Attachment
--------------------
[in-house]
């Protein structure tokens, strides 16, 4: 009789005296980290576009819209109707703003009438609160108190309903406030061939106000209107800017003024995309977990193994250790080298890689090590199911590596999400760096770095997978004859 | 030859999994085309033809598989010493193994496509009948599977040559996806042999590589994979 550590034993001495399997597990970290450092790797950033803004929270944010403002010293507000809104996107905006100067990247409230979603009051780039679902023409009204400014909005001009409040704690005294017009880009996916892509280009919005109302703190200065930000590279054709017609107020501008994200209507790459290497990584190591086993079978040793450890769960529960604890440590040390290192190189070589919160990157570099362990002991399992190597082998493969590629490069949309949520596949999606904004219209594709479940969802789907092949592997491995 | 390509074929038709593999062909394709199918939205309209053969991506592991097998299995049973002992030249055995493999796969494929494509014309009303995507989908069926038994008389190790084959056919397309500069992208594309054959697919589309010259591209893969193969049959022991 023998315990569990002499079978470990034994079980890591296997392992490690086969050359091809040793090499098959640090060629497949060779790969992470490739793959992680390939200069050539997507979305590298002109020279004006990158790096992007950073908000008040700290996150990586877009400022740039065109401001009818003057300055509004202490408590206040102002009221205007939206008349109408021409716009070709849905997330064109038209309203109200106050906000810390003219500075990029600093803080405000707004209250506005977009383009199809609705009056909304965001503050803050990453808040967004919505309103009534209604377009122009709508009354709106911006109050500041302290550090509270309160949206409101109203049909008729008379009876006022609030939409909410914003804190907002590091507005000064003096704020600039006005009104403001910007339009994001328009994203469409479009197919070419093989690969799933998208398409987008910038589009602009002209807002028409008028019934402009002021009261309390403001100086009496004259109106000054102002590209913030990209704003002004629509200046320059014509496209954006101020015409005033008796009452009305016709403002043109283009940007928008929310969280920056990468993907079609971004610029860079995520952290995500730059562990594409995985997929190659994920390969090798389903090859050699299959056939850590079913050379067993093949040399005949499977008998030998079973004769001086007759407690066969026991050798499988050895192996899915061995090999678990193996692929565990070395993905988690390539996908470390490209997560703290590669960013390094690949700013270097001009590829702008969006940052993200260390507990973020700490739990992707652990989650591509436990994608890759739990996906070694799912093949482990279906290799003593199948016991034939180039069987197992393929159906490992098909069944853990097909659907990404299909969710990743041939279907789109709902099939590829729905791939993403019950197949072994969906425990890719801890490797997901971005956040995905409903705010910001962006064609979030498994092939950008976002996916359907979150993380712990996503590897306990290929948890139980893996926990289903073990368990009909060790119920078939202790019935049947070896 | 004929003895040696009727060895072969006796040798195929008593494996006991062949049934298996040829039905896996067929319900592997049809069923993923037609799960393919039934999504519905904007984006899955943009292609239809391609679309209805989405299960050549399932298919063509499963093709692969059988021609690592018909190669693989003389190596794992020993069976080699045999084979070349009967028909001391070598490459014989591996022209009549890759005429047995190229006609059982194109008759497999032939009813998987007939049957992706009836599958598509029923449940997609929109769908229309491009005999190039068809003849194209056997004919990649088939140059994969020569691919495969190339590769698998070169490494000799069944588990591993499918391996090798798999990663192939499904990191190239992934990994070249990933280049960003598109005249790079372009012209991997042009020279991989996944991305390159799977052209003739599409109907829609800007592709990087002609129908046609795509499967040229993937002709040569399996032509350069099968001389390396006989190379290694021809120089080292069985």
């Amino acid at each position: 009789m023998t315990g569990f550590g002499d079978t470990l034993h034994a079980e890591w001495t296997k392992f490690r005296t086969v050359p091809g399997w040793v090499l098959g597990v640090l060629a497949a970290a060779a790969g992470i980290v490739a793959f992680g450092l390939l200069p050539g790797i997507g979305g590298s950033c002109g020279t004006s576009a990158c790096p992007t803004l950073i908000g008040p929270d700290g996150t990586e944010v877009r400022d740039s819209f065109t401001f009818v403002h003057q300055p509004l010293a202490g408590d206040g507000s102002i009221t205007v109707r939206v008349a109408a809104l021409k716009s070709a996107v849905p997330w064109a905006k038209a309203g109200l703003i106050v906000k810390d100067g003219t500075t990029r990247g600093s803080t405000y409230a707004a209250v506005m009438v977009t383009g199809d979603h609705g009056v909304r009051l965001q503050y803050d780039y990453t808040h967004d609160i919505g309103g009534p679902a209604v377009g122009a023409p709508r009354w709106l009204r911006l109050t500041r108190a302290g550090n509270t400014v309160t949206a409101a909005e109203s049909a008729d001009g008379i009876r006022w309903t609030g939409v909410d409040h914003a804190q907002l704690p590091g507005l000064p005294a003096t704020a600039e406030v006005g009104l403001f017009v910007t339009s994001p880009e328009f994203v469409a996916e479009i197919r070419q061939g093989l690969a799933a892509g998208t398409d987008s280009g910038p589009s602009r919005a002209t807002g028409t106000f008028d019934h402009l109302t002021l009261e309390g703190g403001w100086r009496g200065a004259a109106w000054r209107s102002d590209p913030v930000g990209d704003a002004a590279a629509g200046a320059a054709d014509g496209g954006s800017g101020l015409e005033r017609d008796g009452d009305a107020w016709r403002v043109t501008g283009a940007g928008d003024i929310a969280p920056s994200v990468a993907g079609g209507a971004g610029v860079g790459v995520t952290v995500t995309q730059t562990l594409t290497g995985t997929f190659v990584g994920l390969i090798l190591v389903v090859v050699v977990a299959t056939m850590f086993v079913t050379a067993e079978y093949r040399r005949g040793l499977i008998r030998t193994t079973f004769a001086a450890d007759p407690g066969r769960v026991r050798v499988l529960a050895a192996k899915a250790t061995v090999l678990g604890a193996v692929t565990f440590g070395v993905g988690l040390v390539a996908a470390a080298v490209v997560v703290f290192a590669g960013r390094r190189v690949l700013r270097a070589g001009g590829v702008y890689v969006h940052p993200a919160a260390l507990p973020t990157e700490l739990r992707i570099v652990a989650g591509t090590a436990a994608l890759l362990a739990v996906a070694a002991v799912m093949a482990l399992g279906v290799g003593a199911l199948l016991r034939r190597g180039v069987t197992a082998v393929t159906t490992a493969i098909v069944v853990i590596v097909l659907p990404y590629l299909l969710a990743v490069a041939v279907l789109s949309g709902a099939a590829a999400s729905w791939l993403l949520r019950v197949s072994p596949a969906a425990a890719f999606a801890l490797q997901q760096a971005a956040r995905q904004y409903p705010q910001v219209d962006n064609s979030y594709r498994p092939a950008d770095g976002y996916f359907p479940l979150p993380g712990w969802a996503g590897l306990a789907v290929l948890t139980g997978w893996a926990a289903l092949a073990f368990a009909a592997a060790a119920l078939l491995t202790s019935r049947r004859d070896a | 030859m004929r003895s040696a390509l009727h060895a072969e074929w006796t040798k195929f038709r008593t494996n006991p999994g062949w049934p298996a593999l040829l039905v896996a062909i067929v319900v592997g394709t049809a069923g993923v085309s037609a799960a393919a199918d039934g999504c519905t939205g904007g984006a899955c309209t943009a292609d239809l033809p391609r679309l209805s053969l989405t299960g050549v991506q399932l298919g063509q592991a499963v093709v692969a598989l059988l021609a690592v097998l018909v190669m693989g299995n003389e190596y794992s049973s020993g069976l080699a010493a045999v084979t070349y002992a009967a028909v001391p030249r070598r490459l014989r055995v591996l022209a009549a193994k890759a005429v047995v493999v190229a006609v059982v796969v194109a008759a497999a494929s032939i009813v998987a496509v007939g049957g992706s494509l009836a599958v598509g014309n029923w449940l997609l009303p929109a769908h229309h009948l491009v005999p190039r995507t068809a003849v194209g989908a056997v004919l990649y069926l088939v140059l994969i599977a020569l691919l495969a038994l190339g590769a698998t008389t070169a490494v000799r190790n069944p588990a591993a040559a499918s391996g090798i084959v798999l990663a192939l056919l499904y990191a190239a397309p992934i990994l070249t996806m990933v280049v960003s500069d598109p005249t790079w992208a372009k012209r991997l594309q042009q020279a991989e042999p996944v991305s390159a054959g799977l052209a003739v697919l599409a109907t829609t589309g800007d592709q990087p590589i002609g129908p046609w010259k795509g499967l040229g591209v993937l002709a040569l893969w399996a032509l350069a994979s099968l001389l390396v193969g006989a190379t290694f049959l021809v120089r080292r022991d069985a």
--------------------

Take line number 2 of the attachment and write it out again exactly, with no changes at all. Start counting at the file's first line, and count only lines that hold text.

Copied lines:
């Protein structure tokens, strides 16, 4: 009789005296980290576009819209109707703003009438609160108190309903406030061939106000209107800017003024995309977990193994250790080298890689090590199911590596999400760096770095997978004859 | 030859999994085309033809598989010493193994496509009948599977040559996806042999590589994979 550590034993001495399997597990970290450092790797950033803004929270944010403002010293507000809104996107905006100067990247409230979603009051780039679902023409009204400014909005001009409040704690005294017009880009996916892509280009919005109302703190200065930000590279054709017609107020501008994200209507790459290497990584190591086993079978040793450890769960529960604890440590040390290192190189070589919160990157570099362990002991399992190597082998493969590629490069949309949520596949999606904004219209594709479940969802789907092949592997491995 | 390509074929038709593999062909394709199918939205309209053969991506592991097998299995049973002992030249055995493999796969494929494509014309009303995507989908069926038994008389190790084959056919397309500069992208594309054959697919589309010259591209893969193969049959022991 023998315990569990002499079978470990034994079980890591296997392992490690086969050359091809040793090499098959640090060629497949060779790969992470490739793959992680390939200069050539997507979305590298002109020279004006990158790096992007950073908000008040700290996150990586877009400022740039065109401001009818003057300055509004202490408590206040102002009221205007939206008349109408021409716009070709849905997330064109038209309203109200106050906000810390003219500075990029600093803080405000707004209250506005977009383009199809609705009056909304965001503050803050990453808040967004919505309103009534209604377009122009709508009354709106911006109050500041302290550090509270309160949206409101109203049909008729008379009876006022609030939409909410914003804190907002590091507005000064003096704020600039006005009104403001910007339009994001328009994203469409479009197919070419093989690969799933998208398409987008910038589009602009002209807002028409008028019934402009002021009261309390403001100086009496004259109106000054102002590209913030990209704003002004629509200046320059014509496209954006101020015409005033008796009452009305016709403002043109283009940007928008929310969280920056990468993907079609971004610029860079995520952290995500730059562990594409995985997929190659994920390969090798389903090859050699299959056939850590079913050379067993093949040399005949499977008998030998079973004769001086007759407690066969026991050798499988050895192996899915061995090999678990193996692929565990070395993905988690390539996908470390490209997560703290590669960013390094690949700013270097001009590829702008969006940052993200260390507990973020700490739990992707652990989650591509436990994608890759739990996906070694799912093949482990279906290799003593199948016991034939180039069987197992393929159906490992098909069944853990097909659907990404299909969710990743041939279907789109709902099939590829729905791939993403019950197949072994969906425990890719801890490797997901971005956040995905409903705010910001962006064609979030498994092939950008976002996916359907979150993380712990996503590897306990290929948890139980893996926990289903073990368990009909060790119920078939202790019935049947070896 | 004929003895040696009727060895072969006796040798195929008593494996006991062949049934298996040829039905896996067929319900592997049809069923993923037609799960393919039934999504519905904007984006899955943009292609239809391609679309209805989405299960050549399932298919063509499963093709692969059988021609690592018909190669693989003389190596794992020993069976080699045999084979070349009967028909001391070598490459014989591996022209009549890759005429047995190229006609059982194109008759497999032939009813998987007939049957992706009836599958598509029923449940997609929109769908229309491009005999190039068809003849194209056997004919990649088939140059994969020569691919495969190339590769698998070169490494000799069944588990591993499918391996090798798999990663192939499904990191190239992934990994070249990933280049960003598109005249790079372009012209991997042009020279991989996944991305390159799977052209003739599409109907829609800007592709990087002609129908046609795509499967040229993937002709040569399996032509350069099968001389390396006989190379290694021809120089080292069985």